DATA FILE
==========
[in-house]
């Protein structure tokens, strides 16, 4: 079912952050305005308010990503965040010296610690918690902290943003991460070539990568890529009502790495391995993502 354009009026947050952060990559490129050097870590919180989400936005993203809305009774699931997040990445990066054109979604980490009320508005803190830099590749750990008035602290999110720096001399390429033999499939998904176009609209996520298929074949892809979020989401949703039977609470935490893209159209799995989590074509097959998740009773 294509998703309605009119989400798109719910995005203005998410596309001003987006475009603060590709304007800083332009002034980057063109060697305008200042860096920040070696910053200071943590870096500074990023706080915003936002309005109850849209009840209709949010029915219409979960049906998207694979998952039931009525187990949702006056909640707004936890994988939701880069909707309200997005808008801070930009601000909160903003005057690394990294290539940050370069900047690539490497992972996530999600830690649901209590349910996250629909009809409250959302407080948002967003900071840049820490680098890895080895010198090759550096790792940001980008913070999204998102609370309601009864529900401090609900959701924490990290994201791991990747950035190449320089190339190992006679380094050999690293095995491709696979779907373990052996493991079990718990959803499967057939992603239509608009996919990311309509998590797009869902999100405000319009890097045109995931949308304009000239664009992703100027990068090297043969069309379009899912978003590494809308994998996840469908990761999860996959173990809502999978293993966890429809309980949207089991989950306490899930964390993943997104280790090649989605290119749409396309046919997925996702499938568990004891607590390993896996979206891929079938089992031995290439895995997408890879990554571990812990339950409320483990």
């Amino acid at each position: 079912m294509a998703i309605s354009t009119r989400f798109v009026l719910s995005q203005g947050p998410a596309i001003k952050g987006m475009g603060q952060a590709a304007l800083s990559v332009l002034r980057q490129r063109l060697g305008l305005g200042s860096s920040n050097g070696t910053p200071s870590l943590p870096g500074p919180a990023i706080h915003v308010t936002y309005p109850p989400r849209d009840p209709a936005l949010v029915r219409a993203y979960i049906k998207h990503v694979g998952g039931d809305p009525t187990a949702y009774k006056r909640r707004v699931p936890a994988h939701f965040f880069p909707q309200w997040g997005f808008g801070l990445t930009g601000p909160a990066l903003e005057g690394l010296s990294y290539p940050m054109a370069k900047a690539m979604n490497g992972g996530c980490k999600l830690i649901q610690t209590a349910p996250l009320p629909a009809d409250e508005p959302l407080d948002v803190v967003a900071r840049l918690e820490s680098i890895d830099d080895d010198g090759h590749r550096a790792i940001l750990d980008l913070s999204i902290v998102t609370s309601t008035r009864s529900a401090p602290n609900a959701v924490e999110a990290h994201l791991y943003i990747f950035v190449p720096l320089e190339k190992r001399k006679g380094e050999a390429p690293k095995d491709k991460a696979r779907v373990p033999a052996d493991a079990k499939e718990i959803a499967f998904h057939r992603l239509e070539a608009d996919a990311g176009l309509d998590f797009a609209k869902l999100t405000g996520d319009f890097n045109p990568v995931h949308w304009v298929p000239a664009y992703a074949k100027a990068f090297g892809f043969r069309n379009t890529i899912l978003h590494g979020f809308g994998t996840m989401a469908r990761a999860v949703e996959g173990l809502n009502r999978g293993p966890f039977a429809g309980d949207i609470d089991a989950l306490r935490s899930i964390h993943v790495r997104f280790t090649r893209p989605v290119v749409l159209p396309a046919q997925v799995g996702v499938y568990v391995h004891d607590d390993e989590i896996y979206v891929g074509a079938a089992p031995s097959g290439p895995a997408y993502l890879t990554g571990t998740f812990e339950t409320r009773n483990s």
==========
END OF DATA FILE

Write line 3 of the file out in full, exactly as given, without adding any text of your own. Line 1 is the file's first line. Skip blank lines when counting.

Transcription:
């Amino acid at each position: 079912m294509a998703i309605s354009t009119r989400f798109v009026l719910s995005q203005g947050p998410a596309i001003k952050g987006m475009g603060q952060a590709a304007l800083s990559v332009l002034r980057q490129r063109l060697g305008l305005g200042s860096s920040n050097g070696t910053p200071s870590l943590p870096g500074p919180a990023i706080h915003v308010t936002y309005p109850p989400r849209d009840p209709a936005l949010v029915r219409a993203y979960i049906k998207h990503v694979g998952g039931d809305p009525t187990a949702y009774k006056r909640r707004v699931p936890a994988h939701f965040f880069p909707q309200w997040g997005f808008g801070l990445t930009g601000p909160a990066l903003e005057g690394l010296s990294y290539p940050m054109a370069k900047a690539m979604n490497g992972g996530c980490k999600l830690i649901q610690t209590a349910p996250l009320p629909a009809d409250e508005p959302l407080d948002v803190v967003a900071r840049l918690e820490s680098i890895d830099d080895d010198g090759h590749r550096a790792i940001l750990d980008l913070s999204i902290v998102t609370s309601t008035r009864s529900a401090p602290n609900a959701v924490e999110a990290h994201l791991y943003i990747f950035v190449p720096l320089e190339k190992r001399k006679g380094e050999a390429p690293k095995d491709k991460a696979r779907v373990p033999a052996d493991a079990k499939e718990i959803a499967f998904h057939r992603l239509e070539a608009d996919a990311g176009l309509d998590f797009a609209k869902l999100t405000g996520d319009f890097n045109p990568v995931h949308w304009v298929p000239a664009y992703a074949k100027a990068f090297g892809f043969r069309n379009t890529i899912l978003h590494g979020f809308g994998t996840m989401a469908r990761a999860v949703e996959g173990l809502n009502r999978g293993p966890f039977a429809g309980d949207i609470d089991a989950l306490r935490s899930i964390h993943v790495r997104f280790t090649r893209p989605v290119v749409l159209p396309a046919q997925v799995g996702v499938y568990v391995h004891d607590d390993e989590i896996y979206v891929g074509a079938a089992p031995s097959g290439p895995a997408y993502l890879t990554g571990t998740f812990e339950t409320r009773n483990s």